SAN DIEGO (CN) – A judge determined Wednesday that the man accused of killing homeless San Diegans in a murder spree last summer remains mentally incompetent to stand trial, putting the criminal case against him on hold.
Jon David Guerrero, clad in a green prison jumpsuit with what looked to be a bandage wrapped around his left wrist, appeared before San Diego Superior Court Judge Margie Woods Wednesday to get the results of a mental competency exam.
Guerrero remains incompetent to stand trial, according to a report by state-appointed Dr. Matthew Carol, Woods said. Carol also found Guerrero needed to be involuntarily medicated in order to receive proper dosages of anti-psychotic medication.
However, the doctor found if Guerrero received the proper medication he’d likely have competency restored and be able to stand trial.
Guerrero will either be treated in the San Diego Central Jail or be transported back to Patton State Hospital in San Bernardino County. His commitment will last up to three years or until competency is restored.
Guerrero is charged with four counts of murder, three counts of attempted premeditated murder, two counts of arson for setting the bodies of two homicide victims on fire, and five counts of arson.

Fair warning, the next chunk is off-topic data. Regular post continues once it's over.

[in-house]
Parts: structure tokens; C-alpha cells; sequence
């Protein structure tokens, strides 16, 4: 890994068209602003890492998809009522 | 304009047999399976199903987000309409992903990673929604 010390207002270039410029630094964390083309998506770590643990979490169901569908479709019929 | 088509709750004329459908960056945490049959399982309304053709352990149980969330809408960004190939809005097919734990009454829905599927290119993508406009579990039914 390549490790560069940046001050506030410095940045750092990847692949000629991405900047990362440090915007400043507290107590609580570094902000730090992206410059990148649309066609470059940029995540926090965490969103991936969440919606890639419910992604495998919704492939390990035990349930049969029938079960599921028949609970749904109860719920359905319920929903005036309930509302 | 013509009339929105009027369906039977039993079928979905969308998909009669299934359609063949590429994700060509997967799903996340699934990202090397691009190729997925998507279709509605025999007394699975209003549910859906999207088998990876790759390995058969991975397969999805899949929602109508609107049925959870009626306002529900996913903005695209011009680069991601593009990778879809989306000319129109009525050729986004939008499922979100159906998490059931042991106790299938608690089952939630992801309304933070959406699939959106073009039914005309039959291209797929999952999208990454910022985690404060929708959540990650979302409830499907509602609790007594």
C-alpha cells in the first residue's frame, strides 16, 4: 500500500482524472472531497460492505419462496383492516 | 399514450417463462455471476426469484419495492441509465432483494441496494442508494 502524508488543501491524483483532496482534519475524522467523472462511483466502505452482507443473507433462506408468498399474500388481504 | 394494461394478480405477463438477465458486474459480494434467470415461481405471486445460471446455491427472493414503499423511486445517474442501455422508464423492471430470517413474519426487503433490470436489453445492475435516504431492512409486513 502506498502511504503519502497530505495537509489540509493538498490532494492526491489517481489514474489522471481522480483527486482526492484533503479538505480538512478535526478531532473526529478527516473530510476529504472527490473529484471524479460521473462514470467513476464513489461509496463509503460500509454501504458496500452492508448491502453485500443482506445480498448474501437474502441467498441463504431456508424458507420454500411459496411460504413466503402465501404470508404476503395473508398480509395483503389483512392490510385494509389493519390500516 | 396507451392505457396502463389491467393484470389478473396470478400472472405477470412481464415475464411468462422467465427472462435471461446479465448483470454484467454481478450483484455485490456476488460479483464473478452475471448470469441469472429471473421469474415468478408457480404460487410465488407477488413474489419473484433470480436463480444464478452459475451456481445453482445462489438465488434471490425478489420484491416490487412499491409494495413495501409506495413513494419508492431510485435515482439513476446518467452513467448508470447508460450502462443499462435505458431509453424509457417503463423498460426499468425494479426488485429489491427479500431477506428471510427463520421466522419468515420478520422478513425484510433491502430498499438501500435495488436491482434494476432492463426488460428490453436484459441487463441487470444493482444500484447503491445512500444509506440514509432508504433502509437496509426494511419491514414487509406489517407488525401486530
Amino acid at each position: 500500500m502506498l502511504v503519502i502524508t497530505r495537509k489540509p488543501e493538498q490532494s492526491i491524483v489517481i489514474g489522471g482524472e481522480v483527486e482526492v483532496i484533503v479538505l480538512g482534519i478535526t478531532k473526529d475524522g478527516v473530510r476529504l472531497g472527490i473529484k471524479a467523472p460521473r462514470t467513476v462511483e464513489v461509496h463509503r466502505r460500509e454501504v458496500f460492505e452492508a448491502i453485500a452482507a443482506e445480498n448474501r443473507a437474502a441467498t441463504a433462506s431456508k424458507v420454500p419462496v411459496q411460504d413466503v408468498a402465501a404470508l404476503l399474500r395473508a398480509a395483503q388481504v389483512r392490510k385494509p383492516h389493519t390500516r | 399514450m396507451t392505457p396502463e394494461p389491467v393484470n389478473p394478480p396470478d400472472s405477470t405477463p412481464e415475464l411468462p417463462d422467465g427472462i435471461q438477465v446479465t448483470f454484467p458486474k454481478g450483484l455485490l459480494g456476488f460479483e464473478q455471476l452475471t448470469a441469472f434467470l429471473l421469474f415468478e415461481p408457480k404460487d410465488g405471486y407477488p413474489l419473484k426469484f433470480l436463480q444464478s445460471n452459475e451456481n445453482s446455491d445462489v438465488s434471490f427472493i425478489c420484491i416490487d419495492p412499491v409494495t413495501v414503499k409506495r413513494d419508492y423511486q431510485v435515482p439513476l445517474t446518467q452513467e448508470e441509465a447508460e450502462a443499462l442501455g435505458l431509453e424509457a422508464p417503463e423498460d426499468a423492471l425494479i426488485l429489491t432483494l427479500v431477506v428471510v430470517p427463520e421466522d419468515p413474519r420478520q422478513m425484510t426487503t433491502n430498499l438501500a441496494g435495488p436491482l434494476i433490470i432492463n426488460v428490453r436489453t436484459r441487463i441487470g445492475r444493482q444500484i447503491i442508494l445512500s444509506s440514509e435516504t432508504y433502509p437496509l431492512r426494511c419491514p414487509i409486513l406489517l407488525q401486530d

He could face the death penalty if convicted. Guerrero pleaded not guilty to the charges in April.
The attacks on homeless San Diegans gained media attention over the Fourth of July holiday weekend in 2016, when two men were killed and another was attacked with a railroad spike and survived.
A preliminary hearing in the case was scheduled for earlier this month, but was pushed back and eventually vacated after the issue of Guerrero’s competency was raised.
Criminal proceedings in the case were suspended July 14, following an email from Carol saying he believed Guerrero was incompetent. Two reports formally confirmed Guerrero’s incompetency at Wednesday’s hearing.
But Guerrero’s attorneys, public defenders Dan Tandon and Whitney Antrim, did not stipulate to an expanded request by Deputy District Attorney Makenzie Harvey that Guerrero be involuntarily medicated immediately, no matter where he is ultimately held.
Harvey said in a phone interview that while the judge-ordered involuntary medications are authorized, there could be a “lag time” between Guerrero receiving his anti-psychotic medications before he is sent back to Patton. She said defendants can wait up to 60 days before beds become available at Patton and that Guerrero might not receive his medications in jail in the meantime.
“For now, I was trying to make it happen sooner whereas not taking medications wasn’t an issue before,” Harvey said.
“Now we’re in a little bit of a different position. From the People’s perspective, we want him to be medicated as soon as possible so as to expedite his finding of competency.”
The attorneys were asked to file briefs, and a hearing on the matter is scheduled for Sept. 11.